Oracle on 'build and buy` binge
Oracle last week concluded its bid for Siebel Systems, adding the customer relationship management (CRM) software company to its string of acquisitions in the past 12 months.
Oracle president Charles Phillips says the strategy of "build and buy" is set to continue.
"We`ll be doing more acquisitions, but they are likely to be relatively small because there are few large companies left to buy," Phillips told journalists in Cape Town on Saturday.
"Acquisition has been helpful to our strategy; it`s generating growth and producing returns. If you look at the past 12 months our profit is up 26%, so we are getting pretty good at it," he said.
Phillips was in SA to attend the opening of Parliament at the invitation of president Thabo Mbeki and was set to follow meetings with several government ministers on Friday with further meetings with high-level representatives of companies in the private sector.
Asked about the local implications of the latest acquisition, Phillips said the Oracle and Siebel operations would be consolidated in all countries including SA and that job cuts were unlikely.
"We need the Siebel people more, relative to other acquisitions," he said, pointing out that CRM was an important new area for Oracle and there was no overlap with existing operations or skills.
Empowerment requires skills
Turning to other local issues, Phillips said black economic empowerment in the local ICT sector was "much further along" than he had expected in 12 years. He noted that while both the South African government and business were already convinced that technology was the best way of improving efficiency, there was still a huge shortage of important technical skills.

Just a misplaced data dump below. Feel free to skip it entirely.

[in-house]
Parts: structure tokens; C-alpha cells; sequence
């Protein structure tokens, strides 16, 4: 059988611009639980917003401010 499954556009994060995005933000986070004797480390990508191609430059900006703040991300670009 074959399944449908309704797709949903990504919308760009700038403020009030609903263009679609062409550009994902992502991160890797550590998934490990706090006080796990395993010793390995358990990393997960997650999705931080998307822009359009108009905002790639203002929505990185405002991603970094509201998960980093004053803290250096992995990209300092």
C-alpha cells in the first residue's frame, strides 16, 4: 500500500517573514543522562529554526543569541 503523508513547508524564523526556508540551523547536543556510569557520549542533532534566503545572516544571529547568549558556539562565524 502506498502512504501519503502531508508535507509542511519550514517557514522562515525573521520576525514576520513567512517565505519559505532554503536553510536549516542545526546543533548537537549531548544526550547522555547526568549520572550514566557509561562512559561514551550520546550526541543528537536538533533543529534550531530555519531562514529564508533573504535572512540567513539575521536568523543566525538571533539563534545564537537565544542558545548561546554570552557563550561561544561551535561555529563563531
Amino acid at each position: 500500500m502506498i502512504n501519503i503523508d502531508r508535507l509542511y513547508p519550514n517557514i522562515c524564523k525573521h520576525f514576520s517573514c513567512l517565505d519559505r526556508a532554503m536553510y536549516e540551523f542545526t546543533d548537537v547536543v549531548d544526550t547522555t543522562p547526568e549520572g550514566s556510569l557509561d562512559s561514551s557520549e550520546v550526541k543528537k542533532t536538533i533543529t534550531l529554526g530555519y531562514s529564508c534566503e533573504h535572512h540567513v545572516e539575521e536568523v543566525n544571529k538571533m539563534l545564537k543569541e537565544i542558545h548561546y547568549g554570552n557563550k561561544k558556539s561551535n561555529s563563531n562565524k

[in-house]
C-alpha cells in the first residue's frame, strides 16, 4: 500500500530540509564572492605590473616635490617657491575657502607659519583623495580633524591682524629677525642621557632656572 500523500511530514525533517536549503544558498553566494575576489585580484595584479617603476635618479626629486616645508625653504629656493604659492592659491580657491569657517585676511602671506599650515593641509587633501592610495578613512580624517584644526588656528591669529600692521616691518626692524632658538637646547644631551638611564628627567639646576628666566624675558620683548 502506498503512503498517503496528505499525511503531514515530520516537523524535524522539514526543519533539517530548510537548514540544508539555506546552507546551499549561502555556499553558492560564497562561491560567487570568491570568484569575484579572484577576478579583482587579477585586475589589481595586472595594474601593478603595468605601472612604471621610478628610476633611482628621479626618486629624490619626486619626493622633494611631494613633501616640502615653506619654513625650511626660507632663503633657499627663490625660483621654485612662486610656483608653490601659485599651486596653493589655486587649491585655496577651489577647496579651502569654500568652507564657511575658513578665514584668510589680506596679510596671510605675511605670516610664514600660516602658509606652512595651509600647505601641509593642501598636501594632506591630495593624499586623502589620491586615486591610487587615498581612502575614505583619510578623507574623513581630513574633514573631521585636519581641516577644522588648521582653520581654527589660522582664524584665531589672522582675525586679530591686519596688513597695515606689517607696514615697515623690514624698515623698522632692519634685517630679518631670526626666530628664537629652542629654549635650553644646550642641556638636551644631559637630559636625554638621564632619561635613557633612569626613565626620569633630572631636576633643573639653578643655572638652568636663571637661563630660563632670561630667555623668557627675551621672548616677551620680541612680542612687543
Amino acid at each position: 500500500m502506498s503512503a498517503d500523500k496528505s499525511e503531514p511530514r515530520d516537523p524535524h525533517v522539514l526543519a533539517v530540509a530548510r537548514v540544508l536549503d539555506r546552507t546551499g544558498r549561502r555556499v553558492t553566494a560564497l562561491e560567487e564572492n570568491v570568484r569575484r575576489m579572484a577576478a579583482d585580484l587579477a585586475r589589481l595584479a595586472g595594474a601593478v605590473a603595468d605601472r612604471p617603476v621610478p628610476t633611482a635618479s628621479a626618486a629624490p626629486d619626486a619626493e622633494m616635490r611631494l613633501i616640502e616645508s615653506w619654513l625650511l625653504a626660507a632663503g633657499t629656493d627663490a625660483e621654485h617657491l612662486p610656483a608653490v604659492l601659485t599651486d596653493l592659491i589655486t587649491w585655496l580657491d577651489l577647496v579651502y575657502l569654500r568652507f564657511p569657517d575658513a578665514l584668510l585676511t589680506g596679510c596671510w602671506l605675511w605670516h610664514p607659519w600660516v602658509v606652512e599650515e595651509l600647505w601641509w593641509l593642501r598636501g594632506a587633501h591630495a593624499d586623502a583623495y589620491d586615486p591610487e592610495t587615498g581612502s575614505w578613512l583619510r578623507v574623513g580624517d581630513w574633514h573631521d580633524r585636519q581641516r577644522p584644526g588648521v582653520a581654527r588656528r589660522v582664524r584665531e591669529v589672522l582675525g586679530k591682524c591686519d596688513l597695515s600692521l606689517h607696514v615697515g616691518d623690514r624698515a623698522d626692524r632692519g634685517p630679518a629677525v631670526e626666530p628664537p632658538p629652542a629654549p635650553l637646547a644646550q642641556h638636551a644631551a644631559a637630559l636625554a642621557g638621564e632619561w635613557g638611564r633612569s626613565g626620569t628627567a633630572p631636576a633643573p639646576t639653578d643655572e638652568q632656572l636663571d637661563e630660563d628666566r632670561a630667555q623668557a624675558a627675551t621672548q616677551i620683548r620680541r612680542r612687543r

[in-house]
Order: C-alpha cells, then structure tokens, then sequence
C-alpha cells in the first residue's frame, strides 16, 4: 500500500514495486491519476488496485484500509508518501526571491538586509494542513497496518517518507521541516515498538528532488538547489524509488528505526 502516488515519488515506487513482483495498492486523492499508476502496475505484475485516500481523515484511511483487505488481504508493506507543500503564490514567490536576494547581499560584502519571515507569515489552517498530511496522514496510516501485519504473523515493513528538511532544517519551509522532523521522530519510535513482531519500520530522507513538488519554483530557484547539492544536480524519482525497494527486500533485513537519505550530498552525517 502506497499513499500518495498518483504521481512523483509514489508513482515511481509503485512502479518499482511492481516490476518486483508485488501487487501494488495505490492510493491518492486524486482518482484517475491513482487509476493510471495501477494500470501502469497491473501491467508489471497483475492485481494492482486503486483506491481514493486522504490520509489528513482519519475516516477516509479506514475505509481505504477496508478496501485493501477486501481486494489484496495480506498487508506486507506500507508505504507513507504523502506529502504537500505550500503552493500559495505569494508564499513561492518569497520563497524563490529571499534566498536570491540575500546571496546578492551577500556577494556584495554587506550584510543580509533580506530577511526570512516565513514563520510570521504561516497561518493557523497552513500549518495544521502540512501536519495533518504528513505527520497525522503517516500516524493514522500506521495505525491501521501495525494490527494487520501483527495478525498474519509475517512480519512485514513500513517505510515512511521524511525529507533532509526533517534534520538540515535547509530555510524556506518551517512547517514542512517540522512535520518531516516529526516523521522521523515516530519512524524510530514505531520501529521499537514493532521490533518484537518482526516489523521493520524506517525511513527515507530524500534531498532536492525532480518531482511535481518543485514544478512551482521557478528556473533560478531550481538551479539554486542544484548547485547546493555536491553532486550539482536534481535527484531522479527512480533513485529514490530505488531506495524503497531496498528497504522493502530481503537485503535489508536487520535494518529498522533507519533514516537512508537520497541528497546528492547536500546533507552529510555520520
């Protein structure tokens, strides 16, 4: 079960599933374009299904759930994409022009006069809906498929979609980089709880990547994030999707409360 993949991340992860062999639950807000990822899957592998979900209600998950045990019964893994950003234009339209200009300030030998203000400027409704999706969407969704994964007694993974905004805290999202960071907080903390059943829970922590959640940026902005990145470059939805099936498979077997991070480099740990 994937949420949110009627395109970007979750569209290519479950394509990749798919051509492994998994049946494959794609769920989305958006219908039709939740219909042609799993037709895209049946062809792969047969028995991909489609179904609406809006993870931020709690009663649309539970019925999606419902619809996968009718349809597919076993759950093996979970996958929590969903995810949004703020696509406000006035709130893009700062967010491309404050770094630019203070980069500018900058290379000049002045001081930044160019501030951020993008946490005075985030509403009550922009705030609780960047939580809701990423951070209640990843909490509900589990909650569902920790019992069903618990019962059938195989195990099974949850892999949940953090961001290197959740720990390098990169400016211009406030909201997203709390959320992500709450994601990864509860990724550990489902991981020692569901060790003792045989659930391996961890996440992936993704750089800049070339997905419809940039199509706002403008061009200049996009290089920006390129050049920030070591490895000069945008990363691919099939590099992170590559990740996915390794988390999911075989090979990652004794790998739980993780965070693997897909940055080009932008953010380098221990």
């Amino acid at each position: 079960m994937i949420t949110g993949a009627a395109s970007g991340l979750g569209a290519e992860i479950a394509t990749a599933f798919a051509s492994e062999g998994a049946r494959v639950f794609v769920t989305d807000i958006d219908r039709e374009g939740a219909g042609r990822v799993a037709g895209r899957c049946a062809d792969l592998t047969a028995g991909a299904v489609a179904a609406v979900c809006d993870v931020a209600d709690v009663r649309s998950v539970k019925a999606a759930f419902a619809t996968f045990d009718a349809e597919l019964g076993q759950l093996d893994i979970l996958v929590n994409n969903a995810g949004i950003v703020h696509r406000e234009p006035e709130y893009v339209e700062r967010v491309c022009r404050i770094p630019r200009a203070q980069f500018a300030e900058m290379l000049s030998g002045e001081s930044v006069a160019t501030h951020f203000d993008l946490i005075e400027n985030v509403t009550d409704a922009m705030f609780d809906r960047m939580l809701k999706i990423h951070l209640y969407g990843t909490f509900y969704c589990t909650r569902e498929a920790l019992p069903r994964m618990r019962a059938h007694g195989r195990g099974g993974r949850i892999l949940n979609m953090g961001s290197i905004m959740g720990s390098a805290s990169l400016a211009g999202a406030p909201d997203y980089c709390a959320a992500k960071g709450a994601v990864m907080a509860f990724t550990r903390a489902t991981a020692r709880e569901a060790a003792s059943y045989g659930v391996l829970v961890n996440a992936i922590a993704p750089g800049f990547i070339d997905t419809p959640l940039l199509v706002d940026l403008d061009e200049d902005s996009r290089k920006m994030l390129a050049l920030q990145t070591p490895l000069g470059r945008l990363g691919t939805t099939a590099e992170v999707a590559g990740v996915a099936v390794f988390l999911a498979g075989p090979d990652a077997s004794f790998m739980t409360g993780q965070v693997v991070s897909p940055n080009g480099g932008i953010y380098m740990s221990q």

"The best way to empower people is to give them skills to build their own careers and businesses," said Phillips.
He added that training and business development would be an important focus area in terms of local investment for Oracle. He said SA needed companies like Oracle to be actively involved in transferring skills to address the problem of "scarce skills" mentioned by Mbeki in his state of the nation address last week.
Referring to the various education programmes Oracle runs in SA, Phillips said such programmes were important to the company from a social responsibility point of view. "I wanted to come here personally and learn more," he said.
According to Phillips, the advantages of SA`s climate, cost of living, time zone and the English language mean that by developing the skill set in IT, SA could be much like India, China and other countries that are attracting business from around the world.
"It would be great to see that transition take place, but the necessary skill sets and obviously some infrastructure are the things that are missing."